In fact once I set off from the Formule 1 “hotel” – communal bathroom, no soap to be had for love nor money, only one channel on the television, but cheap as pig poo – last Wednesday morning; the run to Calais was, as always, delightful.

I was even accosted by some rather attractive customs cops whilst feeding pain au chocolat to Pooch at a service station, which improved my already sunny mood; especially as I had rien à déclarer except for the jaunty smile of one who would soon be supping a pint of PG Tips on board the Pride of Something or Other.

(My only complaint would have to be directed at those Nord Pas de Calais arable farmers who, since my last trog up the A26, appear to have ripped extensive tracts of hedgerow out and replaced them with fencing. Farming and ecology; a horse and carriage paring it most certainly ain’t.)

Upon arriving at the ferry terminal and checking in, Pooch and I were immediately waved straight onto an earlier vessel – the swanky new Spirit of France, which from a layman’s perspective certainly seemed a big improvement on some of the old tubs I have travelled on in the past; but which I was informed by a crew member suffers from an unpleasant and continual judder, making their working lives considerably more difficult.

Selfish to the very end; I declare myself more than happy to sacrifice the comfort of the crew for gorgeous bathrooms, comfy seats, a well-stocked duty-free shop and mega servings of hot beverages at Costa…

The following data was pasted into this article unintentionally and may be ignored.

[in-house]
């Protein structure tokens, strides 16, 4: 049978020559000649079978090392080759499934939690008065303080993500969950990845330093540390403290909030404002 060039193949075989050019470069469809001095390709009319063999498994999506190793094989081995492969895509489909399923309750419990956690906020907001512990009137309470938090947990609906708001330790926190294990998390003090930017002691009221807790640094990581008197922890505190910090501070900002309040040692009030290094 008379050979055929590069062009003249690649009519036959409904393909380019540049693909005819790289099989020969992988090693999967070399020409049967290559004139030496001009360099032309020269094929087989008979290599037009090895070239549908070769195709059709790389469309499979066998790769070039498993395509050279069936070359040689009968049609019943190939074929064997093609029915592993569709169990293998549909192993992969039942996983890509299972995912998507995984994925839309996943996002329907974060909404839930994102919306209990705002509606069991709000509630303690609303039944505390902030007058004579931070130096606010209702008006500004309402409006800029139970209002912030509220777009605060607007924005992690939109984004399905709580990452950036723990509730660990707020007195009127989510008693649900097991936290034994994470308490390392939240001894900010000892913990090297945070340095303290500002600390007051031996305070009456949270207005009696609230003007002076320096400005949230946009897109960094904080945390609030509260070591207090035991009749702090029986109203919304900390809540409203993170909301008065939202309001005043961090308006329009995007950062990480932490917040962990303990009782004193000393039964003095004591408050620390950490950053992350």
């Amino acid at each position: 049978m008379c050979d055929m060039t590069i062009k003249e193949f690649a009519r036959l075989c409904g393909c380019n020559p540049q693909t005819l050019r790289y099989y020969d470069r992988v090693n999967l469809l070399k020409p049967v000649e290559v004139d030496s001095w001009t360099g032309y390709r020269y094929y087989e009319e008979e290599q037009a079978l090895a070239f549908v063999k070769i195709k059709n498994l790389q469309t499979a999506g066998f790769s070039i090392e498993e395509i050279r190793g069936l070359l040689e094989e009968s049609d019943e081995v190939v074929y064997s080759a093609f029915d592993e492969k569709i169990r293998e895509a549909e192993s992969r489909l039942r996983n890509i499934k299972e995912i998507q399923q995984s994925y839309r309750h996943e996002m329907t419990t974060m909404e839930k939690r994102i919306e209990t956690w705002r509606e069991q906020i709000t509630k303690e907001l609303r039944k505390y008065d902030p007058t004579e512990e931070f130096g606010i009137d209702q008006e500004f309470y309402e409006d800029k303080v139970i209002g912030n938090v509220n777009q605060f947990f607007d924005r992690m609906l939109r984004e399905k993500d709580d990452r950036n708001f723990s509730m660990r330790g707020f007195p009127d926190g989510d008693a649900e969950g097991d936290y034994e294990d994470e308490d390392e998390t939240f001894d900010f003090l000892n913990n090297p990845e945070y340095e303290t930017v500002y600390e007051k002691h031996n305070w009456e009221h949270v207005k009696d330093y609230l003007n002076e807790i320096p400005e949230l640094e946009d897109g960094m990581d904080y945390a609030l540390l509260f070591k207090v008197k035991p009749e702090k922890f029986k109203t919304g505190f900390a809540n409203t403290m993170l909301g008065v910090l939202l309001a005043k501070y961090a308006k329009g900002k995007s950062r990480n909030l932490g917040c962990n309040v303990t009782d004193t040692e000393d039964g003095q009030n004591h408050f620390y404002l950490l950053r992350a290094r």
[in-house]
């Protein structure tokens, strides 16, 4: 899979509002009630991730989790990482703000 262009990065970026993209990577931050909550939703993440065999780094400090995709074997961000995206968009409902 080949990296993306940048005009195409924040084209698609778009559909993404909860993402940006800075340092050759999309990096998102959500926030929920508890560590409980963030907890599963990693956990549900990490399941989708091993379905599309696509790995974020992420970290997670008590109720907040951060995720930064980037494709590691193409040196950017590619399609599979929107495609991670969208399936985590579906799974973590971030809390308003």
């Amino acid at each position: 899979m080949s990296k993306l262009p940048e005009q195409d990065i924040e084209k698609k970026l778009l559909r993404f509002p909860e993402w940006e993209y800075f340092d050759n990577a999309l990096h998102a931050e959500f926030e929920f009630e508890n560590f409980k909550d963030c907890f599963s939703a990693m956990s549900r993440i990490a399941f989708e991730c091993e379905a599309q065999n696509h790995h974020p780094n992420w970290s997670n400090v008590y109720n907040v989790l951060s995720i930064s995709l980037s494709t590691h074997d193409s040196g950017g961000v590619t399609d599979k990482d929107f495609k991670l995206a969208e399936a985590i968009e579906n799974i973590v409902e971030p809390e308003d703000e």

The run of good fortune continued when I was waylaid for a Dior makeover – no doubt wasted on a bedraggled and sweaty person travelling in her  dog-walking attire, but a freebie is a freebie, and my scruffy appearance tends to cause the mothership a little less distress when accompanied by the application of a smidgen of slap.

After a further four hours spent cursing British motorways and all who travel on them (except for me and Pooch, natch) I managed to stage my final coup de grâce at the bottom of Mother’s road, by ringing to tell her I was still in Calais and wouldn’t be making it home.

Dare I say it; it was actually marginally easier than taking sweets from a baby… 😉

So here I am in Northamptonshire, having once against travelled from the place I love to live, to spend some much-needed time in the place where I can simply be.

Two homes; a girl can’t get much luckier than that.

This is Status Viatoris, might even post some pictures soon if the rain should ever stop, in Northants.

I’d Take the Hedgehog Every Time…


status viatoris – being ‘on the way’/being in a state of pilgrimage

…because contrary to most BMWs, it only has pricks on the outside.

I write with utter conviction on this point, having today been involved in a ridiculous motorway tussle with one.

A BMW, that is, not a hedgehog – I would like to say that hedgehogs  possess more road sense, but the little carcasses scattering our highways and byways would sadly give lie to that statement.